Petrescu said “diversity and inclusion are fundamental.” Every child, parent and teacher has a unique story that should be recognized and appreciated, he said. “And as long as we mutually respect each other according to this very simple principle — every person is a person — then I think we will be doing fine.” When teachers can empathize with the student it helps to overcome implicit biases.

Morrison said schools “absolutely” need more diverse teaching staff. “Having a diverse staff and diverse teachers, it allows those children who come from lower socioeconomic backgrounds to be able to see themselves in a person who’s gone to college,” she said. Teachers have to be able to relate to the children they’re teaching, she said. Diverse teachers also help educate their peers.

Anthony said he has a “zero tolerance policy” for discrimination. He said schools should look for opportunities to recruit more diverse teachers and adjust recruiting practices if they are not successfully attracting them. “As a Hispanic guy myself, I completely support diversity,” he said. He said he’s opposed to mandating diverse hiring. Diversity helps to avoid “group think,” he said.

Teachers in Nebraska and across the nation have sounded the alarm about a rise in the number of violent and disruptive students. What’s the best way to address this?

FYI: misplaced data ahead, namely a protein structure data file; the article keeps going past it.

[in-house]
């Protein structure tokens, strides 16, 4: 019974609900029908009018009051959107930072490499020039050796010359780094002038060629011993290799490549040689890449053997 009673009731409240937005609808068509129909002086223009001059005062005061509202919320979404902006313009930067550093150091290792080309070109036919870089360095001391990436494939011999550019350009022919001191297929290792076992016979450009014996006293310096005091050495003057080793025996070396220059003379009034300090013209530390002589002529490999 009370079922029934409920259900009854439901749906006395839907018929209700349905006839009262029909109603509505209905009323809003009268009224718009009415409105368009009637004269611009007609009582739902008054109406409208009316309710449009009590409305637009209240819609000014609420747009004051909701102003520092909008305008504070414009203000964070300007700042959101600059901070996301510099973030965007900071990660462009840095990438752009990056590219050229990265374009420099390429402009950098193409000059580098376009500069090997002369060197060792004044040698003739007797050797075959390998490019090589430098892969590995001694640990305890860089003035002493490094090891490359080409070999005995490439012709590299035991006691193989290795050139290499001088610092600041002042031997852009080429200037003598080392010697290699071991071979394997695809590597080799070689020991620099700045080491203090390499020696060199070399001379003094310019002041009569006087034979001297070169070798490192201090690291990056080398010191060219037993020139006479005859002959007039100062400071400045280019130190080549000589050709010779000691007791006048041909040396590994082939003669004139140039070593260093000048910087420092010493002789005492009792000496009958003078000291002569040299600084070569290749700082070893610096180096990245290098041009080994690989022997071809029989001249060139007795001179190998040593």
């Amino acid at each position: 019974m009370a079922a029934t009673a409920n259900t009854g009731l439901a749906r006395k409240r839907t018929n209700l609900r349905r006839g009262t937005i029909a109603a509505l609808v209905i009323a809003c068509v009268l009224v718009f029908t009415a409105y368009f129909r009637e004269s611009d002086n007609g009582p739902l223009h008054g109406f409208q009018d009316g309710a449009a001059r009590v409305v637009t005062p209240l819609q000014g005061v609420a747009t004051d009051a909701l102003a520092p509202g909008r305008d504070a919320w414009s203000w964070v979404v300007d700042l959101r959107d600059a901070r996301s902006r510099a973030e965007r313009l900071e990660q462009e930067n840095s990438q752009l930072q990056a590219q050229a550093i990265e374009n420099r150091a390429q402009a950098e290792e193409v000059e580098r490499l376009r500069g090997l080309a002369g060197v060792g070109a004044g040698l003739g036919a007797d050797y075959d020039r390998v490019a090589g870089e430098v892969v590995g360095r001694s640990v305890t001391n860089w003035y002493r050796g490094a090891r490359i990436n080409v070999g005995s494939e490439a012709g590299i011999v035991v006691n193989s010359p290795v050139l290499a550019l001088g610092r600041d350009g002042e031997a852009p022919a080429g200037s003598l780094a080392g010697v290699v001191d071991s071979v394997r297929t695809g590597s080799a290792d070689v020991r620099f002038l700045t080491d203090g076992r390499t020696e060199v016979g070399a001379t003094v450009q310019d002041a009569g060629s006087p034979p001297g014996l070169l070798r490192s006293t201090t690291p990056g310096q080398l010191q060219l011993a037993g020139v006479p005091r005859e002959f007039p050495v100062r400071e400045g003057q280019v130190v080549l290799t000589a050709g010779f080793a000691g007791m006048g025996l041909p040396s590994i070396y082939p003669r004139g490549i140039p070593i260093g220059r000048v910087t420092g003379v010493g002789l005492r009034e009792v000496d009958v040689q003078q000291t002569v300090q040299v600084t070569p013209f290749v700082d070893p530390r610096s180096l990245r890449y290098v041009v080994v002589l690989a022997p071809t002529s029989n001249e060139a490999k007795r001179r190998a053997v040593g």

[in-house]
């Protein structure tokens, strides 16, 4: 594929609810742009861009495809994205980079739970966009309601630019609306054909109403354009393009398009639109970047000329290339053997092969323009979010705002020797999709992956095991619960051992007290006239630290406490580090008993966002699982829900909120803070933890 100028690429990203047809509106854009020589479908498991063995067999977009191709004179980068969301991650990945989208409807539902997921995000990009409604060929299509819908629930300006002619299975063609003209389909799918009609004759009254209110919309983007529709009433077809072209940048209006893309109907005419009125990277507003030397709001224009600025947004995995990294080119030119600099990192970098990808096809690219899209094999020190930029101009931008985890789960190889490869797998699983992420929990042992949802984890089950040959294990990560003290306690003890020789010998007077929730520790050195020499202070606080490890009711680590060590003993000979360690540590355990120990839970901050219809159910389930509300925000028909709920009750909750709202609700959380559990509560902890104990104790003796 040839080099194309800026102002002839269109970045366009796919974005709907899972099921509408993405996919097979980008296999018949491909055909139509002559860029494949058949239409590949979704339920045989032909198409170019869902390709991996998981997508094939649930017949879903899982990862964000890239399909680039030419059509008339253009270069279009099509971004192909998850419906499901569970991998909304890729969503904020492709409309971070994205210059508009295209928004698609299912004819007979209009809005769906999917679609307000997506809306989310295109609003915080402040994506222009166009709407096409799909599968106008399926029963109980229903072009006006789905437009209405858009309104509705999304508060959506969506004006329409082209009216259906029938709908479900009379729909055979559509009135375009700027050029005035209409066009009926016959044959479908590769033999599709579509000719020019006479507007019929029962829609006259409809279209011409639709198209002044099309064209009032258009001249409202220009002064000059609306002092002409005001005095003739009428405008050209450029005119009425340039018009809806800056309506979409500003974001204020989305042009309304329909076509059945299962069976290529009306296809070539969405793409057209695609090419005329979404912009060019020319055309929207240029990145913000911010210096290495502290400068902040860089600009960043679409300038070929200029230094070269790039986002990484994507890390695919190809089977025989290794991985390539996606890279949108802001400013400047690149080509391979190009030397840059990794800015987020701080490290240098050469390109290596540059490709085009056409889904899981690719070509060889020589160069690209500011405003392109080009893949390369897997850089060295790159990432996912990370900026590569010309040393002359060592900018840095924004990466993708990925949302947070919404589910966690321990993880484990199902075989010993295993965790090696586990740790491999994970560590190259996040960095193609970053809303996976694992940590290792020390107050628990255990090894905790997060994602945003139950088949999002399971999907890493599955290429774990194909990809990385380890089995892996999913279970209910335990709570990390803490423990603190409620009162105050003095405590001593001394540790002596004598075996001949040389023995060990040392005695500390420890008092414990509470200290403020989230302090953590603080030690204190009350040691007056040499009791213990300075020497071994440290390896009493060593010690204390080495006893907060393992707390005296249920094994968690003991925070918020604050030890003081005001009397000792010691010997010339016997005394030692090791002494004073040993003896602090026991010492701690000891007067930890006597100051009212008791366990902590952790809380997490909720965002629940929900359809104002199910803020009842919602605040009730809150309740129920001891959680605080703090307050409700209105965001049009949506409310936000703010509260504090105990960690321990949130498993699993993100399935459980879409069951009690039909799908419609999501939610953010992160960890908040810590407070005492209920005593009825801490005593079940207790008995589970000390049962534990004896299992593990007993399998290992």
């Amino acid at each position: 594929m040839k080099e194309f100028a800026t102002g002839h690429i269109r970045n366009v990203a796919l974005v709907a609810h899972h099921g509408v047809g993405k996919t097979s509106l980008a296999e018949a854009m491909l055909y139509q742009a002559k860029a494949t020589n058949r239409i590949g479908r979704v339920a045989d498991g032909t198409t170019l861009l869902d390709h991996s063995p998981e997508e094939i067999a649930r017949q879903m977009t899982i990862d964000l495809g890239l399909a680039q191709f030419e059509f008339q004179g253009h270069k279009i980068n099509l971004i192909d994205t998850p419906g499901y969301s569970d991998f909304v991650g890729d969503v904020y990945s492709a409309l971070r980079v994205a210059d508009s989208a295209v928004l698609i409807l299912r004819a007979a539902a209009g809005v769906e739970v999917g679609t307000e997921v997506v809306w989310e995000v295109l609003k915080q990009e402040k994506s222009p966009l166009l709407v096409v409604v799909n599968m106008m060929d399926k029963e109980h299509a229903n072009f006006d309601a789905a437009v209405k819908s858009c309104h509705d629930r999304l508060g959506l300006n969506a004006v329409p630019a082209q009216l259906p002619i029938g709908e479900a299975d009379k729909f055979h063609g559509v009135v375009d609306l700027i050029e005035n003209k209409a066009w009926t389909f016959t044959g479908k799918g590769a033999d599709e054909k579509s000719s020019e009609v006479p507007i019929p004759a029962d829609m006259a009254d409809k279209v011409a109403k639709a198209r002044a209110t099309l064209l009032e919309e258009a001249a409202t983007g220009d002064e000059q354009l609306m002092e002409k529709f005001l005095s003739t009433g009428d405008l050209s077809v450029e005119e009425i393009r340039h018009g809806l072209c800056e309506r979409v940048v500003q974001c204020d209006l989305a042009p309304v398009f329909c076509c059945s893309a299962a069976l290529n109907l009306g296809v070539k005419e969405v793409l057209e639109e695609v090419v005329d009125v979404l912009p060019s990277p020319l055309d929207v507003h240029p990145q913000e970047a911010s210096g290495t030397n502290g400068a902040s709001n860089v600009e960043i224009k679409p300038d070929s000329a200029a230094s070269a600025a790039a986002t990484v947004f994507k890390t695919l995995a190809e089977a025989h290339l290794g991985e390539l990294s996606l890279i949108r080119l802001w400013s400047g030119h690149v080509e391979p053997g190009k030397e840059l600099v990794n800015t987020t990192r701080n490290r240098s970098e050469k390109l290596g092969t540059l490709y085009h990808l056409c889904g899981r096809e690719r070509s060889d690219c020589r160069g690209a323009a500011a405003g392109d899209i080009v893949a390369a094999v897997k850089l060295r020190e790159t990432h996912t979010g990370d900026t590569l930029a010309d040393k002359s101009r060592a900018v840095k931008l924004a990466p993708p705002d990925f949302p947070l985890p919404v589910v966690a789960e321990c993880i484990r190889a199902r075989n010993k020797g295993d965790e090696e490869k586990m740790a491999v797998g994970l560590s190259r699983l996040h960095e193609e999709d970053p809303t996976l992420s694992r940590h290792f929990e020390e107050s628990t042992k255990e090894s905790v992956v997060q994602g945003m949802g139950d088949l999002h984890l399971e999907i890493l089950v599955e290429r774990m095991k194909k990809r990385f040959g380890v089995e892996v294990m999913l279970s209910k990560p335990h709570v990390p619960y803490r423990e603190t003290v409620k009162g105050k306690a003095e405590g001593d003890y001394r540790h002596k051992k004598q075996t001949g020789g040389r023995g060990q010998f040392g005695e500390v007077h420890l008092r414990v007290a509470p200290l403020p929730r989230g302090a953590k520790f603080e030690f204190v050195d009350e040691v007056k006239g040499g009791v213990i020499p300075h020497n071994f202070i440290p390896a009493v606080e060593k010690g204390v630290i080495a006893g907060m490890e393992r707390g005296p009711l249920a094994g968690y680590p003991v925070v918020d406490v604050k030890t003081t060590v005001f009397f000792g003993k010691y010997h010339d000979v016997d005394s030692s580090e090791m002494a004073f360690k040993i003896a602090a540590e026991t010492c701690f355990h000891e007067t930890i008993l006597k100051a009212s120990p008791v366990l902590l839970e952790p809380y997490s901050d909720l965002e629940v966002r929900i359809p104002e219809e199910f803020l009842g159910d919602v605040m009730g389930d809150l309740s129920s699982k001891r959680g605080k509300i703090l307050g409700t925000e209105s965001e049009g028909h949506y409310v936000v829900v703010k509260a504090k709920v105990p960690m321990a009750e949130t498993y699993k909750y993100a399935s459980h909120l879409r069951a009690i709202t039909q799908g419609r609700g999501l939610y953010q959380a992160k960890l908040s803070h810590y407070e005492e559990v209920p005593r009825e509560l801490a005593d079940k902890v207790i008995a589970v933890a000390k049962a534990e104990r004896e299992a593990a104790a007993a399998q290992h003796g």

Fricke said, “A lot of the times when kids act out there are other issues behind that, and teachers haven’t been trained to de-escalate.” When the child is taken out of the classroom, there should be some kind of conference with administrators and parents to create an action plan before they come back in the classroom, including getting resources to help the child, she said.

Petrescu said adults must nurture social interaction in young children.

“If you manage to wean off this kind of behavior early on . . . when the child gets to school they don’t have those kinds of behavior.” Teacher training would help, but what’s needed are systemic solutions and addressing mental health needs, he said. Many problems in the classroom come from children having too much energy and no outlet for it. he said. “If something gets out of control it has to be addressed in the moment with consequences,” he said.